# Euler Lagrange Derivation (Taylor Series)

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1. Jan 15, 2016

### bananabandana

Mod note: Moved from Homework section
1. The problem statement, all variables and given/known data

Understand most of the derivation of the E-L just fine, but am confused about the fact that we can somehow Taylor expand $L$ in this way:

$$L\bigg[ y+\alpha\eta(x),y'+\alpha \eta^{'}(x),x\bigg] = L \bigg[ y, y',x\bigg] + \frac{\partial L}{\partial y} \alpha \eta(x) + \frac{\partial L}{\partial y'} \alpha \eta^{'} + O^{2}(\alpha \eta)$$

I'm really uncomfortable with the idea that you can treat whole functions as independent of each other (when they are clearly not). I've looked up a lot of derivations online & from textbooks and none of them seem to bother to explain this. Am I missing something obvious? Surely the fact that $y=f(x,t,\alpha )$ should be taken into account somewhere?

Thanks in advance for the help!

Last edited by a moderator: Jan 15, 2016
2. Jan 15, 2016

### mathman

The expansion looks ok. What dependence are you concerned about?

3. Jan 16, 2016

### Ssnow

Yes, it is exactly the Taylor expansion of $L\left[y+\alpha\eta(x),y'+\alpha\eta'(x),x\right]$ at the point $(y,y',x)$, obviously the term with the partial derivative of $x$ there isn't because $\frac{\partial L}{\partial x}\cdot(x-x)=0$...

4. Jan 20, 2016

### bananabandana

Yes, I know, but why are we allowed to treat $y(x)$ and $\dot{y}(x)$ as independent variables? (as we are required to do for the Taylor series?) They clearly aren't independent.

5. Jan 20, 2016

### PeroK

What's happening is that the symbols $y, \dot{y}, x$ are being used for two purposes. I'm only on my phone so it's difficult to type a lot of latex. Consider $L$ as any function of three variables. To be clear we will define $L$ using dummy variables $X,Y,Z$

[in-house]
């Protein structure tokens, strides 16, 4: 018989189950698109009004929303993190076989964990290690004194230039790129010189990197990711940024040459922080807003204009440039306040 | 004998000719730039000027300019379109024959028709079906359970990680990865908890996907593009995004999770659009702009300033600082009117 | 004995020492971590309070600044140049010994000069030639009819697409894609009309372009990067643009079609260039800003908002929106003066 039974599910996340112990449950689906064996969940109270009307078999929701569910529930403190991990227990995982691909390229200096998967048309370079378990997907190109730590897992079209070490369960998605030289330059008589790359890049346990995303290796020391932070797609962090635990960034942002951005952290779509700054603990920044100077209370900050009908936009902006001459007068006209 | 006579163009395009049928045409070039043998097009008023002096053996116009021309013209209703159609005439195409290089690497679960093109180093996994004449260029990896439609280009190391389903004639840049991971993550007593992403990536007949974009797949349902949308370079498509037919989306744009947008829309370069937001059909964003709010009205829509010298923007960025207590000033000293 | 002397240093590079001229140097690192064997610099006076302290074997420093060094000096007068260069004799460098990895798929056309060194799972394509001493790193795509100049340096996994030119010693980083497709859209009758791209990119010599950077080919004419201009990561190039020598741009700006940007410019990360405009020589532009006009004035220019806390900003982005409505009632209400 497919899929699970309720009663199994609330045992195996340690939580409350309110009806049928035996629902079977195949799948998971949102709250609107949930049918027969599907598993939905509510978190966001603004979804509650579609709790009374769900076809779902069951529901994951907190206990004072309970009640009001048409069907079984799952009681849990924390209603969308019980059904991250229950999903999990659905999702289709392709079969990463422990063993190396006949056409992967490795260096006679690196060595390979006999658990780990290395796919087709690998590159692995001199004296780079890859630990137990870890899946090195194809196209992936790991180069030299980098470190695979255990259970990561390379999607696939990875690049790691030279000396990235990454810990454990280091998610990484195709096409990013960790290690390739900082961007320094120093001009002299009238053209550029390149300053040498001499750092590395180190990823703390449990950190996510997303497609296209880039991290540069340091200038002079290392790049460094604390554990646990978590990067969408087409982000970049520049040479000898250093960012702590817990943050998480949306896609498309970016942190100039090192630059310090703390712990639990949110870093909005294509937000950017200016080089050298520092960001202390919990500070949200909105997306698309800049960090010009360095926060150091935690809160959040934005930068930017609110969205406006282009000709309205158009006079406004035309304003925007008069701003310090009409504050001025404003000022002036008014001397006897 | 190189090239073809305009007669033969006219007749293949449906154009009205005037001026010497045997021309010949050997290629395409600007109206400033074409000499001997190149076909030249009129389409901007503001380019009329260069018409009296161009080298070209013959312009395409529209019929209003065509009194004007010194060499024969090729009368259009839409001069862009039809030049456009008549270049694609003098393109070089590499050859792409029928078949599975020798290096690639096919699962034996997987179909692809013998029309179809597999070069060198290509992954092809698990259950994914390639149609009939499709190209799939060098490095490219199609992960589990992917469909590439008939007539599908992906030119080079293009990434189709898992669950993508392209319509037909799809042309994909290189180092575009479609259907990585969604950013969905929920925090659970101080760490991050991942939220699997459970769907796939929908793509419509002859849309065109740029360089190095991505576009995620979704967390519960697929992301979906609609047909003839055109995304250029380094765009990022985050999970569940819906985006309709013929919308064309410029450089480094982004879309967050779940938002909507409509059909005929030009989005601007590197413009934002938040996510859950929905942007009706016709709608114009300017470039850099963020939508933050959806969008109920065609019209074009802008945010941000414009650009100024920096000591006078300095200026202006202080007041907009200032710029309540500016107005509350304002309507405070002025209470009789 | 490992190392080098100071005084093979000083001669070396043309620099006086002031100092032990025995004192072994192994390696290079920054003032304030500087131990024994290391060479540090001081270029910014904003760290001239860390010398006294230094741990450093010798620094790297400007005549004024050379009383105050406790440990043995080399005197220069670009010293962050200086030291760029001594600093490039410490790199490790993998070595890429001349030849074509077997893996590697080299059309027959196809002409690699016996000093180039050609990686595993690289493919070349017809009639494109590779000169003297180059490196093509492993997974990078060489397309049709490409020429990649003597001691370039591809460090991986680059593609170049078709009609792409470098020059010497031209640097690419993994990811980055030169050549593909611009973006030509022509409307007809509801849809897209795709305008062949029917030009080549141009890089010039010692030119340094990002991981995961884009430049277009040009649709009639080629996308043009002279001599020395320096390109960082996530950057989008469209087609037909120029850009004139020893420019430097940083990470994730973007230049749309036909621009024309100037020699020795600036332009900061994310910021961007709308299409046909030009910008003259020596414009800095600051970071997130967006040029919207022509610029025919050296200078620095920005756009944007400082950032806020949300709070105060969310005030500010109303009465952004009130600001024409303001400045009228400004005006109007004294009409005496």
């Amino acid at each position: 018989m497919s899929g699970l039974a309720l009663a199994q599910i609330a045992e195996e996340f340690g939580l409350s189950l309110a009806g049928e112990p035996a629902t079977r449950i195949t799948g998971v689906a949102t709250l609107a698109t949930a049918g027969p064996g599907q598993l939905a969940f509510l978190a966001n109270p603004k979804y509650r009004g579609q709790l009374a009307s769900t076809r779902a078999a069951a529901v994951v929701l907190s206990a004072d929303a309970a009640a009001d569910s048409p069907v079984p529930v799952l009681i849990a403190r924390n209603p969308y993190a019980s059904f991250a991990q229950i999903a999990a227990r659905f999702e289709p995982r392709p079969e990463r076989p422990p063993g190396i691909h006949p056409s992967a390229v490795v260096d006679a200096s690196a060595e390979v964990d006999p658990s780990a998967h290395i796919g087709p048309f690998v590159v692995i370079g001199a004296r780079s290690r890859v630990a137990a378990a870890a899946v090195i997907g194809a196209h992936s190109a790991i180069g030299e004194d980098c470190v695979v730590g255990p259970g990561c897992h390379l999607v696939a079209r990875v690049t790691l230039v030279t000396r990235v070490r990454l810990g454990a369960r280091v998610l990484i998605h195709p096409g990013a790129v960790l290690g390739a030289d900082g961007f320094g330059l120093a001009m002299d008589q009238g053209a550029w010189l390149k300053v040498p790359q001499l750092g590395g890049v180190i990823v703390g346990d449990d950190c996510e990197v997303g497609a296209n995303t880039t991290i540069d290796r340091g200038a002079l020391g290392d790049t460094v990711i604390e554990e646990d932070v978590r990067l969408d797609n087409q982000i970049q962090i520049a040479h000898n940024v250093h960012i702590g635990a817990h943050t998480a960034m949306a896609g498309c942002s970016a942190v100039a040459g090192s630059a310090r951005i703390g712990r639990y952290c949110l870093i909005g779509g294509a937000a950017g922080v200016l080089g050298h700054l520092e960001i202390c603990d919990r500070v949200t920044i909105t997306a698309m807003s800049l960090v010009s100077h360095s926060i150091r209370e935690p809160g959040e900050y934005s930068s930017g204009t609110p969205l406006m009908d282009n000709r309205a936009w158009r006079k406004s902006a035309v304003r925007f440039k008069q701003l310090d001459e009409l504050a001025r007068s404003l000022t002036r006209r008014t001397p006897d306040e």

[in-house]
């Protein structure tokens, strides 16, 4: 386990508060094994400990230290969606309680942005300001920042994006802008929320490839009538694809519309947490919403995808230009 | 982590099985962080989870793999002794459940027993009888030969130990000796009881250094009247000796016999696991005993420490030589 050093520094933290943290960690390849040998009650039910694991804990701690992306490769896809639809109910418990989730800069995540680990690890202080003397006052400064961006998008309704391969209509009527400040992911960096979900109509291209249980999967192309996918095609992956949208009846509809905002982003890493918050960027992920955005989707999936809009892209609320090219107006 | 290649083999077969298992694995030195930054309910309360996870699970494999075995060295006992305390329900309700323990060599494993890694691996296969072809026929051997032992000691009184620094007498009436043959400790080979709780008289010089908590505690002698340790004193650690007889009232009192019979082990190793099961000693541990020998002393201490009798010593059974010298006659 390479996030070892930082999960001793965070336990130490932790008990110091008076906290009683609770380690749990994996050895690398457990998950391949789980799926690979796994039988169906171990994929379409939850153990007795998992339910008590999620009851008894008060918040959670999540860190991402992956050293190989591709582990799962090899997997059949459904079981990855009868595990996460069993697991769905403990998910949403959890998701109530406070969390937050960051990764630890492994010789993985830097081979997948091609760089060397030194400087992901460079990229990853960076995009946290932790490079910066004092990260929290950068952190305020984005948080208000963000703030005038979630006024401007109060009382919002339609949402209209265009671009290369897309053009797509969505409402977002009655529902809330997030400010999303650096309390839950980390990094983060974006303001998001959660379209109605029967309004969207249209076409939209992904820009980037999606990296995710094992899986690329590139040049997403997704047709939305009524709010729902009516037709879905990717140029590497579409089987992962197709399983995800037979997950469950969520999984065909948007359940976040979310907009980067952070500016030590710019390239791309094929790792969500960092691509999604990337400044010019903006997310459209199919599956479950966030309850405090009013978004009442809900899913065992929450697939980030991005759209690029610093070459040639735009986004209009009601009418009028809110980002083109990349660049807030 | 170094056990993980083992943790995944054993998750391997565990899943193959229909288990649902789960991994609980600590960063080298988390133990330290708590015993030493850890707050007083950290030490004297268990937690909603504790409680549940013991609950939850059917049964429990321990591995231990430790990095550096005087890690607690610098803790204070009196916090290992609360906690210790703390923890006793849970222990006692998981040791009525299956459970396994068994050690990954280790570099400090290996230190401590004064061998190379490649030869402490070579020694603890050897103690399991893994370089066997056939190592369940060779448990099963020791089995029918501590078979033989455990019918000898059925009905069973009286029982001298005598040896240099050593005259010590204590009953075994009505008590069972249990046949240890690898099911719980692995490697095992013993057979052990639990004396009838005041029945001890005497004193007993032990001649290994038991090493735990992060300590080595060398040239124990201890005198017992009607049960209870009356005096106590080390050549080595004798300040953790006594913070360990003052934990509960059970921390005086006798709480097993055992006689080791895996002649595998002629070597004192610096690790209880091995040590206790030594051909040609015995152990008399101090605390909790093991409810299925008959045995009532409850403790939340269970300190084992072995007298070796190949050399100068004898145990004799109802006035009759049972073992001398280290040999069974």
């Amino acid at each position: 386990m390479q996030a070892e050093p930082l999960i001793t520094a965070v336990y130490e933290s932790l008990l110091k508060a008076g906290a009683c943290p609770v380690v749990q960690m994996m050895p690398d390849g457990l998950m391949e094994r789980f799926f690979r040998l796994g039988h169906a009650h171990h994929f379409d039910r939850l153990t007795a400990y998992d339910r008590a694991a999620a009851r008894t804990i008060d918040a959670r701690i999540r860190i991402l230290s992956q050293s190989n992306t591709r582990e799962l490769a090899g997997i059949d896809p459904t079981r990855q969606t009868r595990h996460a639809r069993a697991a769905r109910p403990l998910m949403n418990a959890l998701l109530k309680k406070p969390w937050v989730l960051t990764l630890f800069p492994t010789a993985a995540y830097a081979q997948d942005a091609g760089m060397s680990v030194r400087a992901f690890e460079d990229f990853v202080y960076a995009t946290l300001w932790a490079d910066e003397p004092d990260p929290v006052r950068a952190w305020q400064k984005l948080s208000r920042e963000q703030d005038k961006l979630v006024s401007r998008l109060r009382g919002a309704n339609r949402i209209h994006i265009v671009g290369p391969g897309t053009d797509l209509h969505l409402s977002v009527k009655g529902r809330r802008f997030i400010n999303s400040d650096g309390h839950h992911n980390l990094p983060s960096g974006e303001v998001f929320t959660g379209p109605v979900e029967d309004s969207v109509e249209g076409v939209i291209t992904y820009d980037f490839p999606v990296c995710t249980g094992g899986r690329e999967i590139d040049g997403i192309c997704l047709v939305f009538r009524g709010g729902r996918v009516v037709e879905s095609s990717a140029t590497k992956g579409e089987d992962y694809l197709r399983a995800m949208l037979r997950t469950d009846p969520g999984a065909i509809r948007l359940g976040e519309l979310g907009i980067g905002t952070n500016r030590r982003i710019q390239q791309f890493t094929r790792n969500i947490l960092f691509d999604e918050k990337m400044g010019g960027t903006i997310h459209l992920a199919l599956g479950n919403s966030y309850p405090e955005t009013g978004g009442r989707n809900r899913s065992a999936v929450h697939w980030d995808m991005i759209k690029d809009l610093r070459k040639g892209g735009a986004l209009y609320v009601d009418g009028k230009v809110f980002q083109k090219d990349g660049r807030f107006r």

E.g we could define $L(X,Y,Z) = X^2 + XYZ$

Now, we have three more functions by taking the partial derivatives of $L$:

$L_X, L_Y, L_Z$

Using this notation for simplicity.

Finally, we can do the following Taylor expansion for $L$

$L(X_0 + a, Y_0 + b, Z_0 + c) = L(X_0, Y_0, Z_0) + aL_X + bL_Y + cL_Z + \dots$

And that hold for any numerical values we choose for $X_0, Y_0, Z_0, a, b, c$. In other words, that equation holds for whatever expressions we plug in to replace the dummy variables we've used.

In this case, the expressions happen to be expressions in $x,y, \dot{y}, \eta$.

6. Jan 20, 2016

### PeroK

PS I forgot to mention:
$\frac{\partial L}{\partial y}$

Think of this not as the partial derivative of $L$ with respect to $y$, but the function formed by taking the partial derivative of $L$ with respect to its first argument.

7. Jan 22, 2016

### Ssnow

Geometrically $y(x)$ is a function of $x$ and you can think this as subset of the euclidean space, as the graph of a function on the plane for example. The derivative $\dot{y}(x)$ represent the tangent direction of the graph of the function at the point $x$. So $\dot{y}(x)$ generate the tangent space of $y(x)$ at $x$. In general they lives in two different spaces...